1981 The Mooseskin Boat Project

With the nineteenth century arrival of fur traders in the Mackenzie valley the lives of the Shuhtaot’ine or Mountain Dene changed dramatically. They became more closely associated with the fur trading posts of Tulita (Fort Norman) (map), Fort Good Hope, Fort Simpson and Fort Liard. From the late nineteenth century through to the 1950s the Mountain Dene would travel each year down from the Mackenzie Mountains to these trading posts in large mooseskin boats.

It has been suggested these Dene adapted the basic design of the fur-trader’s York boat to produce a craft that suited the conditions of mountain rivers. Using the materials readily available to them the Mountain Dene typically made mooseskin boats measuring 14 metres (46 feet). They were constructed with a spruce wood frame and a covering of raw moose hides sewn together with sinew.

These large boats were made early each summer high in the mountains at the Dene camps. The boats would then transport people, dogs, meat, furs and other goods down the fast-flowing mountain rivers to the Mackenzie then on to the trading posts.

Designed as temporary craft only, the boats were dismantled after their journey. The moose hides were tanned and used for clothing and other items while the wooden frames were abandoned. By the 1950s the mooseskin boat had virtually disappeared from the material culture of the Mountain Dene.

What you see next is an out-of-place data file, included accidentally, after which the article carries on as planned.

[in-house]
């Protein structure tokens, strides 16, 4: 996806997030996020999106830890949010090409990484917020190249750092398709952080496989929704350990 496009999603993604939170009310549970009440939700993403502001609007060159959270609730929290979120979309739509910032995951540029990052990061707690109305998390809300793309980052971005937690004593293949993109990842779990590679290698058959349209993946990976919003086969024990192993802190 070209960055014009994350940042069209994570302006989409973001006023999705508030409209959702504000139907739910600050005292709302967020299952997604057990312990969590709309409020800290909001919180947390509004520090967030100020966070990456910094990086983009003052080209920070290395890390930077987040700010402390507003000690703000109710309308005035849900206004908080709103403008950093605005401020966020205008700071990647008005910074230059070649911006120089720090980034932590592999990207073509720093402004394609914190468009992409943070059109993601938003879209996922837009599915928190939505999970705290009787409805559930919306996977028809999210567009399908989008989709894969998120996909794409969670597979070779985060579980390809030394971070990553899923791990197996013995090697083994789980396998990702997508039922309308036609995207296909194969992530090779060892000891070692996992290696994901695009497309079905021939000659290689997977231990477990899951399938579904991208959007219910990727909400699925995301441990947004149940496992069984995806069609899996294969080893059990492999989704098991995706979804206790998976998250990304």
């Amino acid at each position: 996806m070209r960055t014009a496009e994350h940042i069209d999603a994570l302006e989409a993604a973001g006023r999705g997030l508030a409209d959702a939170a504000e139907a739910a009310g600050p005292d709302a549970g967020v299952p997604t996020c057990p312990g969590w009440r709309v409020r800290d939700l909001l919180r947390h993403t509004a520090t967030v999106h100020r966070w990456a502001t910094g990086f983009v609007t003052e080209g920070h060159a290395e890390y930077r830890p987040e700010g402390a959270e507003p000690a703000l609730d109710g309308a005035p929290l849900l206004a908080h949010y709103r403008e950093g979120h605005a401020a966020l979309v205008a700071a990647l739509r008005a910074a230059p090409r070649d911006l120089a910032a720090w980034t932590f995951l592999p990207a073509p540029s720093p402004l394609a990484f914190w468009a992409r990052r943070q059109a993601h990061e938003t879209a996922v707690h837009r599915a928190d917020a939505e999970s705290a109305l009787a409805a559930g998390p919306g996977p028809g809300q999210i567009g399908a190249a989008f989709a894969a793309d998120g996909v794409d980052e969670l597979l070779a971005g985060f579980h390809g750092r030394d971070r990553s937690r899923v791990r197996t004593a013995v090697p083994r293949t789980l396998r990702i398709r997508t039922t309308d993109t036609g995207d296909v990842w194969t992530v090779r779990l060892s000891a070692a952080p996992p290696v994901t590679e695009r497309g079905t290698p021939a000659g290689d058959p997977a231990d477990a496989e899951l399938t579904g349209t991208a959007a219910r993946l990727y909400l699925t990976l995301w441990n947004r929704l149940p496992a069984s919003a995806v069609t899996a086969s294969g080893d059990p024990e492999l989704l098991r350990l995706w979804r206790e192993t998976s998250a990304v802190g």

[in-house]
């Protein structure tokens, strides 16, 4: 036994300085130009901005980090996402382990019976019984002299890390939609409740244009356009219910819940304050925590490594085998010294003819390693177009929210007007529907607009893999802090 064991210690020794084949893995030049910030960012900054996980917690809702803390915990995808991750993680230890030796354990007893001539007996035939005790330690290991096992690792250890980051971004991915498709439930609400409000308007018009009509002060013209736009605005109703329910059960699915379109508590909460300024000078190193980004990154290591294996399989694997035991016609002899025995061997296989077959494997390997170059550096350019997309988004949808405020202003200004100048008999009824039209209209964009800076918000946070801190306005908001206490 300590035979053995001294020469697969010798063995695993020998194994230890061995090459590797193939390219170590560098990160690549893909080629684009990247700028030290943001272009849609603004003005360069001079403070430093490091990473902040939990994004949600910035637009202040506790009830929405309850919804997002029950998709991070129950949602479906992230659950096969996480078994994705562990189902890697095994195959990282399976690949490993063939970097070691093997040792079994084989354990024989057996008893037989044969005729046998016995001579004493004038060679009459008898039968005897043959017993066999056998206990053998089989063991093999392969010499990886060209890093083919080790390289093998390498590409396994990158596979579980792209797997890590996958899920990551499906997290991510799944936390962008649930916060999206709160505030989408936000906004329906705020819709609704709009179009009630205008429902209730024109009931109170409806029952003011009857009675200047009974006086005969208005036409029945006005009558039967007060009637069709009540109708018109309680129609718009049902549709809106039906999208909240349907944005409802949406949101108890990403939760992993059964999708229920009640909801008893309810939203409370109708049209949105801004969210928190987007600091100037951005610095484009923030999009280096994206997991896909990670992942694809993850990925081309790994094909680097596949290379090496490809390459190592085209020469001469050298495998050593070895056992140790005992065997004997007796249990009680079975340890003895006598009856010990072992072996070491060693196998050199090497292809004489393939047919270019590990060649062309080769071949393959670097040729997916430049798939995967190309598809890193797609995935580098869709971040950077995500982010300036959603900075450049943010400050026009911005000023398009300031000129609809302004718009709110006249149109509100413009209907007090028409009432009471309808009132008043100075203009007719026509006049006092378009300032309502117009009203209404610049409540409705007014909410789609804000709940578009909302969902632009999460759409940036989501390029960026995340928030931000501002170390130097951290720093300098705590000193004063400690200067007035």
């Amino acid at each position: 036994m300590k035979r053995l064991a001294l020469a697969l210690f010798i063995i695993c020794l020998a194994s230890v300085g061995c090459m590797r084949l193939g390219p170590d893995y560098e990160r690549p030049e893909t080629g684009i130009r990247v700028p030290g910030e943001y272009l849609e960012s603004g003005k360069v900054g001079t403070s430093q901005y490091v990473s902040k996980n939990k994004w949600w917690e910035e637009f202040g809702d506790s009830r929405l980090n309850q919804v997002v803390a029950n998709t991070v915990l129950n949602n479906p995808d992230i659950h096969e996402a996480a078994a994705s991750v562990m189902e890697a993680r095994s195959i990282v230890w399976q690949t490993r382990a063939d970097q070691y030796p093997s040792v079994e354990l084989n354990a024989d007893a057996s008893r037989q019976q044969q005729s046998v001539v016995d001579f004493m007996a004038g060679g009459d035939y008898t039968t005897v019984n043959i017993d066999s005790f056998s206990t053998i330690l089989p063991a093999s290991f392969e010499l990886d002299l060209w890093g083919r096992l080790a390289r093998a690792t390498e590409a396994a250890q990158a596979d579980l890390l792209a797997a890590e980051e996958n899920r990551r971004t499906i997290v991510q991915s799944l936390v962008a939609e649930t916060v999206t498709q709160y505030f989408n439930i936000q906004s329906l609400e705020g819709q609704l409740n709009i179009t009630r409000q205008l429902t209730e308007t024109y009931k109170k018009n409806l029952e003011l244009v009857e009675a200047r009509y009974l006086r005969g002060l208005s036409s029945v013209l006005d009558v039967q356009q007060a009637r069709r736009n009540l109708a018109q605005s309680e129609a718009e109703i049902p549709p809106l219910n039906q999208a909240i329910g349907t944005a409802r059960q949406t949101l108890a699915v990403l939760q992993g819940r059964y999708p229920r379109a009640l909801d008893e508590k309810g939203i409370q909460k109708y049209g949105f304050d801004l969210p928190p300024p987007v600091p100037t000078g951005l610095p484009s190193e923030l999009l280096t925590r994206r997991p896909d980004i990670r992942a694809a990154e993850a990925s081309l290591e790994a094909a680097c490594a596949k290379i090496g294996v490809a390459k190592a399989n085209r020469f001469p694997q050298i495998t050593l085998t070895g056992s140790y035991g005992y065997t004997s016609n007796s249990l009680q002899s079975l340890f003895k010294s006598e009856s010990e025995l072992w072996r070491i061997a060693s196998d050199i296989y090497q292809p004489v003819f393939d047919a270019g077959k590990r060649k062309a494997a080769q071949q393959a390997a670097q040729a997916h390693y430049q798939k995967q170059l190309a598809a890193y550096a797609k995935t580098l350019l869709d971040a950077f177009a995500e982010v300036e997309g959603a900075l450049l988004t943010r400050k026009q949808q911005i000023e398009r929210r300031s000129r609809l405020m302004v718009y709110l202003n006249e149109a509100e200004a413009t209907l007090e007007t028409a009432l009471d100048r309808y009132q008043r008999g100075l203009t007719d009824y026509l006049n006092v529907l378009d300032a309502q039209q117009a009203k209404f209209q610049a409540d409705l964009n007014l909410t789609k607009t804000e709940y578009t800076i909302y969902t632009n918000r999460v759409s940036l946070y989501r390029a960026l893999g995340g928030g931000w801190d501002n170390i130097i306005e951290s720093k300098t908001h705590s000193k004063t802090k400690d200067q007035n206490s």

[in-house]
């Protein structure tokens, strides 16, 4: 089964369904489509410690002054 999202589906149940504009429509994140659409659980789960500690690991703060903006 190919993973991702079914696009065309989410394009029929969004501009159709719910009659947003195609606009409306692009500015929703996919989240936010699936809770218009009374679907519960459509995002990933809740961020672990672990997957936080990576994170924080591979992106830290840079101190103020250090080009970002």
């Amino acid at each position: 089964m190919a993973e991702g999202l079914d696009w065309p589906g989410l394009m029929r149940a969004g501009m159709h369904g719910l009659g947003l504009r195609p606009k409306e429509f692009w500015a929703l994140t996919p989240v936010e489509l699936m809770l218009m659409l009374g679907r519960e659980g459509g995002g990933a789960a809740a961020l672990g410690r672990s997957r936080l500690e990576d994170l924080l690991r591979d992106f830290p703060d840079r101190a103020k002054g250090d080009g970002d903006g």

In the spring of 1981, the Native Communications Society of the Northwest Territories, the Prince of Wales Northern Heritage Centre, the Department of Information of the Government of the Northwest Territories, and the National Film Board of Canada, combined resources to undertake a project to recreate and preserve a mooseskin boat – a unique cultural feature of the Northwest Territories.

Elders from Tulita (Fort Norman) and Deline (Fort Franklin) who had retained the necessary knowledge and skills agreed to build a boat. The activities surrounding life in the bush camp where the boat was built, the actual construction of the boat and its journey from the headwaters of the Keele River to Fort Norman were all recorded on film.

In return for its contributions to the project, the Northern Heritage Centre received the finished boat for its permanent collection. After a year-long treatment with fungicides and preservatives, the boat was brought from its storage place to the Northern Heritage Centre where it is now on display.